Main content area

Life tenants

Clause 19 of the Residential Tenancies Regulation 2010 excludes from the Residential Tenancies Act 2010 (NSW) (the RT Act 2010) ‘premises that are subject to a life tenancy’.

It appears that this clause applies to both of the two quite different types of ‘life tenancy’ recognised by the law.

The first type of life tenancy is that of a tenant who has a residential tenancy agreement for the term of their life. It appears that these tenancies, being excluded from the RT Act 2010, may be subject to the Landlord and Tenant Act 1899(NSW).

The second type of life tenancy is a freehold ‘life estate’ in respect of a property. The holder of a life estate has full possession of the property, does not pay rent (they are entitled to let the property and collect rents), and doesn’t really have a landlord (instead, the person who is entitled to possession of the property when the life estate holder dies is a ‘remainderman’). Life estates are usually created by a will (and typically given to a widow, while the ‘remainder’ goes to the children), but they may be created otherwise. This type of life tenancy was probably not subject to the RT Act 2010 anyway, regardless of clause 19.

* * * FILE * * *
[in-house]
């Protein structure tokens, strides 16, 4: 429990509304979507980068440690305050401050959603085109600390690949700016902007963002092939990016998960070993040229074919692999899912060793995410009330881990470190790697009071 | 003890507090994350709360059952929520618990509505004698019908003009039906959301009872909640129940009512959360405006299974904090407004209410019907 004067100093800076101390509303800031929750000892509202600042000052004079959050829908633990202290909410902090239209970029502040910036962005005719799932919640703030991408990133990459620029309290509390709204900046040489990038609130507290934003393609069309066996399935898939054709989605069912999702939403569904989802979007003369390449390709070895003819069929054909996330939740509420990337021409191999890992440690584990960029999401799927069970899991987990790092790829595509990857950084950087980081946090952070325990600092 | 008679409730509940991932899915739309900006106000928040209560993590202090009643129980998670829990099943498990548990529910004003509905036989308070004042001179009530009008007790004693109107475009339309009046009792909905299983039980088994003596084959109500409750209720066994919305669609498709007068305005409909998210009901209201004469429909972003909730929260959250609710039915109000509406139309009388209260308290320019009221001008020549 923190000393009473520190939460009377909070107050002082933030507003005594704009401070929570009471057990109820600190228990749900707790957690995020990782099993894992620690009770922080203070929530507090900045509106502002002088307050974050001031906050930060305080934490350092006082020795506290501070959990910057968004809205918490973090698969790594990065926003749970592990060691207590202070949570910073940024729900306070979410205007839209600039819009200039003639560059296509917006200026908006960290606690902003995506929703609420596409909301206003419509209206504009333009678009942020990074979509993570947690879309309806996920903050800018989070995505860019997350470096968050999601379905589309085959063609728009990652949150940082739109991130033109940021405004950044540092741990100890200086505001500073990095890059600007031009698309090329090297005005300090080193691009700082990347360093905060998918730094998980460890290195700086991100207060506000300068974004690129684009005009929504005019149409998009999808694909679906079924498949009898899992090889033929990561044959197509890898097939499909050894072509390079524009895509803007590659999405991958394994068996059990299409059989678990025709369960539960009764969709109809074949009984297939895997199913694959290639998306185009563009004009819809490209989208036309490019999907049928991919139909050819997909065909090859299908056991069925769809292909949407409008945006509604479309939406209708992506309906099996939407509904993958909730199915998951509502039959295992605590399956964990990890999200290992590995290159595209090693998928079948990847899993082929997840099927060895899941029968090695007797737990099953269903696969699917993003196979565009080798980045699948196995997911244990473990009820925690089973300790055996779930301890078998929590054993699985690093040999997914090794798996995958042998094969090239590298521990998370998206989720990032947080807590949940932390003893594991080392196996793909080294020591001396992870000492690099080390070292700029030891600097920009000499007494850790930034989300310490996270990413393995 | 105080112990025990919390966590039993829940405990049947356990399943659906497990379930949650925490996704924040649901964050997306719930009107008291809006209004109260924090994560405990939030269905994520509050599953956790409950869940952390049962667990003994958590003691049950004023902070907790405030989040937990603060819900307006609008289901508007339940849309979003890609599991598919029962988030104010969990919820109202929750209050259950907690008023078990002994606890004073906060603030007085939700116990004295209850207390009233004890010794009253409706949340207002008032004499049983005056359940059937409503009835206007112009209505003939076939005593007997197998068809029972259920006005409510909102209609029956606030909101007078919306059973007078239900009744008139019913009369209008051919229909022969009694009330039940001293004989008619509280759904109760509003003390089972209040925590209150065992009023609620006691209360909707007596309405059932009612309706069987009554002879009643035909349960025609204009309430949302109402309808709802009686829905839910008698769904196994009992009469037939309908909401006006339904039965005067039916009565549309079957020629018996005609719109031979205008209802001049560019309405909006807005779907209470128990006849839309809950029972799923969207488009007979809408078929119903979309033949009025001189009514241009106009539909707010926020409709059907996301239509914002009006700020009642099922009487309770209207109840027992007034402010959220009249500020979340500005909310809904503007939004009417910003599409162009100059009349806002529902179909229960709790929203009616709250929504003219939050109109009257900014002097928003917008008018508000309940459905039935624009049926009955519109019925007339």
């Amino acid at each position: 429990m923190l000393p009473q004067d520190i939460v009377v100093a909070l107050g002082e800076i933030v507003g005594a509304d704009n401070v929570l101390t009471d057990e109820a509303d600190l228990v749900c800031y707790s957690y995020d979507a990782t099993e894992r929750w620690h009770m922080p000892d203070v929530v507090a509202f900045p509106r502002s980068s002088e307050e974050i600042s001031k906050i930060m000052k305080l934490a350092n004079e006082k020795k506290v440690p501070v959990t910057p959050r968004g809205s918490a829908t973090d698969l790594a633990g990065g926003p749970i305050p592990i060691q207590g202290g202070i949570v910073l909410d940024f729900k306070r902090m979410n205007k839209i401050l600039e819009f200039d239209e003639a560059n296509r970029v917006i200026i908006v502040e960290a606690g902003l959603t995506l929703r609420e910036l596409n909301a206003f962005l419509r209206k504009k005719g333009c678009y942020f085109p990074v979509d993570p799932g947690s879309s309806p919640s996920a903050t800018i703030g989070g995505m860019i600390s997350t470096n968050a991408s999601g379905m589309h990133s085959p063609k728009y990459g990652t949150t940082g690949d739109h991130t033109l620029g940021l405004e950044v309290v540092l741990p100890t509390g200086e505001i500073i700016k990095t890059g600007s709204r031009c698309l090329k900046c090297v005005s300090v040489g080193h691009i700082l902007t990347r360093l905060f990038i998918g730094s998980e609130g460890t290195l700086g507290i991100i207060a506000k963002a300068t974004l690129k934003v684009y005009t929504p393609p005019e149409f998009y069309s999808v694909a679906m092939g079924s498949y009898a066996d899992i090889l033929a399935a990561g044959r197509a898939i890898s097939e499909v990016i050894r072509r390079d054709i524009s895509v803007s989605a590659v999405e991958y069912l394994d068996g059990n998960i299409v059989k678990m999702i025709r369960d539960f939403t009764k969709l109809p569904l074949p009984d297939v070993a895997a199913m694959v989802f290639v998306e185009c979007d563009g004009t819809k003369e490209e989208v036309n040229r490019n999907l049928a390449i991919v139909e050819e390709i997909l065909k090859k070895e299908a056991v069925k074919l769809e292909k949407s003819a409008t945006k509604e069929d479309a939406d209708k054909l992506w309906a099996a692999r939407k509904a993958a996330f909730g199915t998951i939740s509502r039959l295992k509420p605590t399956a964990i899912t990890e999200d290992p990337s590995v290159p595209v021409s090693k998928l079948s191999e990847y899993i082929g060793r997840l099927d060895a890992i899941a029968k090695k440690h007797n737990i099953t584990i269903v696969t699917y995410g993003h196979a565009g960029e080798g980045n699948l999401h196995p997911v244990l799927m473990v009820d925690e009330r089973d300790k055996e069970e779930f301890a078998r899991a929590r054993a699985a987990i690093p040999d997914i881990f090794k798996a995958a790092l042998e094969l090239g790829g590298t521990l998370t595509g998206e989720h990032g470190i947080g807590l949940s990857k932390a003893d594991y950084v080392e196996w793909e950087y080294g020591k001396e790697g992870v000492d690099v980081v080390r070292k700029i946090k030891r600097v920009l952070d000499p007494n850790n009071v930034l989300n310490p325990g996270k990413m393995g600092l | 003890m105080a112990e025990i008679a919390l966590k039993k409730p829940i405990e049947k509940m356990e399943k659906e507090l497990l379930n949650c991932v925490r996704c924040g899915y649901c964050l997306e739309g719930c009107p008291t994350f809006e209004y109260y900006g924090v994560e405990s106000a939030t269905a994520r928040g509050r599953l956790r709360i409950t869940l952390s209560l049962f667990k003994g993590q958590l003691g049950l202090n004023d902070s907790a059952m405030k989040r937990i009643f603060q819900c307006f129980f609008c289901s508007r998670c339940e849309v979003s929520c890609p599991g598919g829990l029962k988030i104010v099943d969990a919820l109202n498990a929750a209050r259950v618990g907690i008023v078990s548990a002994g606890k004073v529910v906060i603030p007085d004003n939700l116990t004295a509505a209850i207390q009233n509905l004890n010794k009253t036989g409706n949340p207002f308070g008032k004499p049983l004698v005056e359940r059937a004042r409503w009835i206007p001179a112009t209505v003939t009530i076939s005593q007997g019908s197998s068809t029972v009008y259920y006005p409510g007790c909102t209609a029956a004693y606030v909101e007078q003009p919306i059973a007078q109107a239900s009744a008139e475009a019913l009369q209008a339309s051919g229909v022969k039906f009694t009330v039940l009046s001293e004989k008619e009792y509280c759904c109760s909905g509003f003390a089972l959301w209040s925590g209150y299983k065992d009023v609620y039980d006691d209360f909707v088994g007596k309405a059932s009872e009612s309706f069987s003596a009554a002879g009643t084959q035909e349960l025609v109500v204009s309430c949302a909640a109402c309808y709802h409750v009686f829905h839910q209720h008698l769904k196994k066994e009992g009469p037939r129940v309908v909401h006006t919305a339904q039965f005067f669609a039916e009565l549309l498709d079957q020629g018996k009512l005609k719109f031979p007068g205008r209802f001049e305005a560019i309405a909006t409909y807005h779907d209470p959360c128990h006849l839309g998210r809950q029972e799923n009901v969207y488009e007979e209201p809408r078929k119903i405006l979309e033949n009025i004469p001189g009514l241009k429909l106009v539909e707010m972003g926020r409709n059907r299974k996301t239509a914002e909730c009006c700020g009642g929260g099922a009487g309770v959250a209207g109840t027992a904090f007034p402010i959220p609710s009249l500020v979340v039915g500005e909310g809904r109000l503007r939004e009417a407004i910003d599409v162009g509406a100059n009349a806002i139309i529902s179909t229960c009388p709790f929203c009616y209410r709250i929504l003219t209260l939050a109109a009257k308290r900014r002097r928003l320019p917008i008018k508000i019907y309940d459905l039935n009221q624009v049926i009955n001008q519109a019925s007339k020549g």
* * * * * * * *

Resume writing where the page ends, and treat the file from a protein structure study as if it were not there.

If you think you may have a life tenancy of either type, seek advice from a lawyer.

Note that the exemption at clause 19 does not apply where the premises are occupied by the sub-tenant of a life tenant (clause 19(2)). This appears to mean that a life tenant (of the first type above) who would otherwise be excluded from the Act may actually be covered if they sublet a room to a housemate.

This is changed

Life tenants were not mentioned in the RT Act 1987. In any event, it would not have applied to freehold life tenants.